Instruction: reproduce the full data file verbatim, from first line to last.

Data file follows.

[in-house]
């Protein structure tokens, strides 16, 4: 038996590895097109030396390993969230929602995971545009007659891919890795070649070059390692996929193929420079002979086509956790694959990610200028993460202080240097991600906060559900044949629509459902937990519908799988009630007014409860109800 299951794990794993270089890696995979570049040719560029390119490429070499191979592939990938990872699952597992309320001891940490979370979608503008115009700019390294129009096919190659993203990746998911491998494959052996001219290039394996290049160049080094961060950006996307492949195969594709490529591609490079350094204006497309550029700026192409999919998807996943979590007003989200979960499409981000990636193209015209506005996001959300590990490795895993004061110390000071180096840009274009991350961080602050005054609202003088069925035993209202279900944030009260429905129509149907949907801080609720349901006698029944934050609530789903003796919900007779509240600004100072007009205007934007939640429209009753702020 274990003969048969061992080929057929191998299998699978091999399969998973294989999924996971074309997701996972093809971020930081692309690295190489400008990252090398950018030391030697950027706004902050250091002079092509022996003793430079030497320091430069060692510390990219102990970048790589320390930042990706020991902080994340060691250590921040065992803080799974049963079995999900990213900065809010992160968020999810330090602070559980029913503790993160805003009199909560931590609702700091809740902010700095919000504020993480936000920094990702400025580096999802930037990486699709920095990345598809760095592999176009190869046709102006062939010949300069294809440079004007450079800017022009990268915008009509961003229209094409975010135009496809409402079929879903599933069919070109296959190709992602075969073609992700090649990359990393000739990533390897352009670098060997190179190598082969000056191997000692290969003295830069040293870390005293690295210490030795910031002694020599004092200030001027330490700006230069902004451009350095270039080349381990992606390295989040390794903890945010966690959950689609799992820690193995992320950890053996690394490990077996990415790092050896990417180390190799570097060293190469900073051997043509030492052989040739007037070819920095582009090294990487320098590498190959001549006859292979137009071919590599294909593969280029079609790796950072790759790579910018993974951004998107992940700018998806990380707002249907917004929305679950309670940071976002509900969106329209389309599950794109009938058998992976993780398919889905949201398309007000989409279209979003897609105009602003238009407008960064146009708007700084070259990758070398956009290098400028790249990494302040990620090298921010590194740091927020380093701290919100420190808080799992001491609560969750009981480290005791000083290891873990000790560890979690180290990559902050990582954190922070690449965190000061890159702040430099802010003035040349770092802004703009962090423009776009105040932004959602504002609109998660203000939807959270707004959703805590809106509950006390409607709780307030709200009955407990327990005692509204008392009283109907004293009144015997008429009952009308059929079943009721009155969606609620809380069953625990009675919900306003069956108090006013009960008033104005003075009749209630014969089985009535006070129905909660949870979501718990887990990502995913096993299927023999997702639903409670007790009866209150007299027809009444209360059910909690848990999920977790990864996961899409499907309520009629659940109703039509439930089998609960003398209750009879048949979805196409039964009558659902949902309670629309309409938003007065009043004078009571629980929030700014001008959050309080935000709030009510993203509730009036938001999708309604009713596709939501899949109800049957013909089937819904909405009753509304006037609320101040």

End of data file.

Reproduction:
[in-house]
């Protein structure tokens, strides 16, 4: 038996590895097109030396390993969230929602995971545009007659891919890795070649070059390692996929193929420079002979086509956790694959990610200028993460202080240097991600906060559900044949629509459902937990519908799988009630007014409860109800 299951794990794993270089890696995979570049040719560029390119490429070499191979592939990938990872699952597992309320001891940490979370979608503008115009700019390294129009096919190659993203990746998911491998494959052996001219290039394996290049160049080094961060950006996307492949195969594709490529591609490079350094204006497309550029700026192409999919998807996943979590007003989200979960499409981000990636193209015209506005996001959300590990490795895993004061110390000071180096840009274009991350961080602050005054609202003088069925035993209202279900944030009260429905129509149907949907801080609720349901006698029944934050609530789903003796919900007779509240600004100072007009205007934007939640429209009753702020 274990003969048969061992080929057929191998299998699978091999399969998973294989999924996971074309997701996972093809971020930081692309690295190489400008990252090398950018030391030697950027706004902050250091002079092509022996003793430079030497320091430069060692510390990219102990970048790589320390930042990706020991902080994340060691250590921040065992803080799974049963079995999900990213900065809010992160968020999810330090602070559980029913503790993160805003009199909560931590609702700091809740902010700095919000504020993480936000920094990702400025580096999802930037990486699709920095990345598809760095592999176009190869046709102006062939010949300069294809440079004007450079800017022009990268915008009509961003229209094409975010135009496809409402079929879903599933069919070109296959190709992602075969073609992700090649990359990393000739990533390897352009670098060997190179190598082969000056191997000692290969003295830069040293870390005293690295210490030795910031002694020599004092200030001027330490700006230069902004451009350095270039080349381990992606390295989040390794903890945010966690959950689609799992820690193995992320950890053996690394490990077996990415790092050896990417180390190799570097060293190469900073051997043509030492052989040739007037070819920095582009090294990487320098590498190959001549006859292979137009071919590599294909593969280029079609790796950072790759790579910018993974951004998107992940700018998806990380707002249907917004929305679950309670940071976002509900969106329209389309599950794109009938058998992976993780398919889905949201398309007000989409279209979003897609105009602003238009407008960064146009708007700084070259990758070398956009290098400028790249990494302040990620090298921010590194740091927020380093701290919100420190808080799992001491609560969750009981480290005791000083290891873990000790560890979690180290990559902050990582954190922070690449965190000061890159702040430099802010003035040349770092802004703009962090423009776009105040932004959602504002609109998660203000939807959270707004959703805590809106509950006390409607709780307030709200009955407990327990005692509204008392009283109907004293009144015997008429009952009308059929079943009721009155969606609620809380069953625990009675919900306003069956108090006013009960008033104005003075009749209630014969089985009535006070129905909660949870979501718990887990990502995913096993299927023999997702639903409670007790009866209150007299027809009444209360059910909690848990999920977790990864996961899409499907309520009629659940109703039509439930089998609960003398209750009879048949979805196409039964009558659902949902309670629309309409938003007065009043004078009571629980929030700014001008959050309080935000709030009510993203509730009036938001999708309604009713596709939501899949109800049957013909089937819904909405009753509304006037609320101040």